I’m sure you never thought this would be the case but this is the easiest step of them all. If you’ve followed the three steps before this you should have cleaned up your credit report, spent a year laying the foundation for your new credit with a secured credit card and now you should have obtained a reasonable unsecured credit card.
After you’ve spent time laying the foundation for your new credit by using a secured credit card you will want to begin looking for an unsecured credit card. An unsecured credit card is a card where you do not put up collateral (cash, automobiles, etc.) as an assurance that you will pay. We typically recommend that you use a secured credit card for at least one year before moving on to an unsecured card.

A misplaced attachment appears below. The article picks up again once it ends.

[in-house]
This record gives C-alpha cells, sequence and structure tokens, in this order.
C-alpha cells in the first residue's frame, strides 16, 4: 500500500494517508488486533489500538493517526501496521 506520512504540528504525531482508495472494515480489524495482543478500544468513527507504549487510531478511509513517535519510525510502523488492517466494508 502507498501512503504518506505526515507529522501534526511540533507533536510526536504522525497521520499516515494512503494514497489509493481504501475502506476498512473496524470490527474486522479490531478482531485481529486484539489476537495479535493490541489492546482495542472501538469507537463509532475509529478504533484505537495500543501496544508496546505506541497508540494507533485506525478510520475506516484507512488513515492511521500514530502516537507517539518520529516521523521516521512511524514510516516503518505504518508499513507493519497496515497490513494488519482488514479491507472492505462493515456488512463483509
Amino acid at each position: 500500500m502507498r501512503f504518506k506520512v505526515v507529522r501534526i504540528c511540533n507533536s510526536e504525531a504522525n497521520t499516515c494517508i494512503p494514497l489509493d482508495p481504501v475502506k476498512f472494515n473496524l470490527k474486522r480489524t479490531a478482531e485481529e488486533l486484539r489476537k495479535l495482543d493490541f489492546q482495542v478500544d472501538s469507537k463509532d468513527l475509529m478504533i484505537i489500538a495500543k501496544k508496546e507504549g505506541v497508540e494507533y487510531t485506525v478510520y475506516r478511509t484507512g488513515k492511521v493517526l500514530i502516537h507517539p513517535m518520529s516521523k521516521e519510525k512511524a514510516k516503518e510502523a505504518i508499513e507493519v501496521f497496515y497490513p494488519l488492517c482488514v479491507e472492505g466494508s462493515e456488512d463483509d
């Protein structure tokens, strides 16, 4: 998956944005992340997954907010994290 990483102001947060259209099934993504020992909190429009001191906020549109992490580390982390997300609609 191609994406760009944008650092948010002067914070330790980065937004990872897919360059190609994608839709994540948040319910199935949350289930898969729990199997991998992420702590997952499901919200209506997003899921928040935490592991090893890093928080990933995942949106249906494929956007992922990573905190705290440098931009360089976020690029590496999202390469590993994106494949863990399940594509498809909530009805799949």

After your credit report is accurate you are ready to look for a secured credit card. A secured credit card is a credit card where a balance of money has already been posted. For example, most secured credit cards will require you to put up anywhere between $300 and $500. After doing this, you have a credit limit of the amount that you put up. I know, its not what you are used to in your pre-bankruptcy days but that’s okay. We are in a rebuilding period now.
Anyone who tells you that bankruptcy won’t hurt your credit is lying to you. Bankruptcy will hurt your credit initially. However, if you are interested in filing bankruptcy your credit is probably already damaged quite a bit or is well on its way to being damaged. One of the nice things about bankruptcy is it allows you to hit the “refresh” button to start over. The question on whether a bankruptcy will hurt my credit is an easy one to answer. Yes. The more important question we should really be asking is: Can you rebuild your credit after filing bankruptcy and, if so, how? Yes, you can rebuild your credit after filing bankruptcy.